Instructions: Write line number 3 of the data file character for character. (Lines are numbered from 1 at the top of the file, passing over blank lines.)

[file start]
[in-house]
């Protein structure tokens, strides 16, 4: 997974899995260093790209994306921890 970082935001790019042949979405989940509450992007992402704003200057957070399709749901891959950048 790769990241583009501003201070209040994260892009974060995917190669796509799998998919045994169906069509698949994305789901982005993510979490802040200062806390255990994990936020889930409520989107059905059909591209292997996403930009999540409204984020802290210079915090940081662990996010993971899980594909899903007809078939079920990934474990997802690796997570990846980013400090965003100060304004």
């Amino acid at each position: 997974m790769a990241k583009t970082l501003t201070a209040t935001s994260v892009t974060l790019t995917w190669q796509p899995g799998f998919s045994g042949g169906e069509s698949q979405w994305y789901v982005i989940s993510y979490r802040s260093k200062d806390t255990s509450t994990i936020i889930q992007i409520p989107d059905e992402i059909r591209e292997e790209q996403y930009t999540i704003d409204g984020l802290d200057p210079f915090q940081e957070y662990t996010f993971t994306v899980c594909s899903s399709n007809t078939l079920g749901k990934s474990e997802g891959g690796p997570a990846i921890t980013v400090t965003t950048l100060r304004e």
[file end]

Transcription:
């Amino acid at each position: 997974m790769a990241k583009t970082l501003t201070a209040t935001s994260v892009t974060l790019t995917w190669q796509p899995g799998f998919s045994g042949g169906e069509s698949q979405w994305y789901v982005i989940s993510y979490r802040s260093k200062d806390t255990s509450t994990i936020i889930q992007i409520p989107d059905e992402i059909r591209e292997e790209q996403y930009t999540i704003d409204g984020l802290d200057p210079f915090q940081e957070y662990t996010f993971t994306v899980c594909s899903s399709n007809t078939l079920g749901k990934s474990e997802g891959g690796p997570a990846i921890t980013v400090t965003t950048l100060r304004e």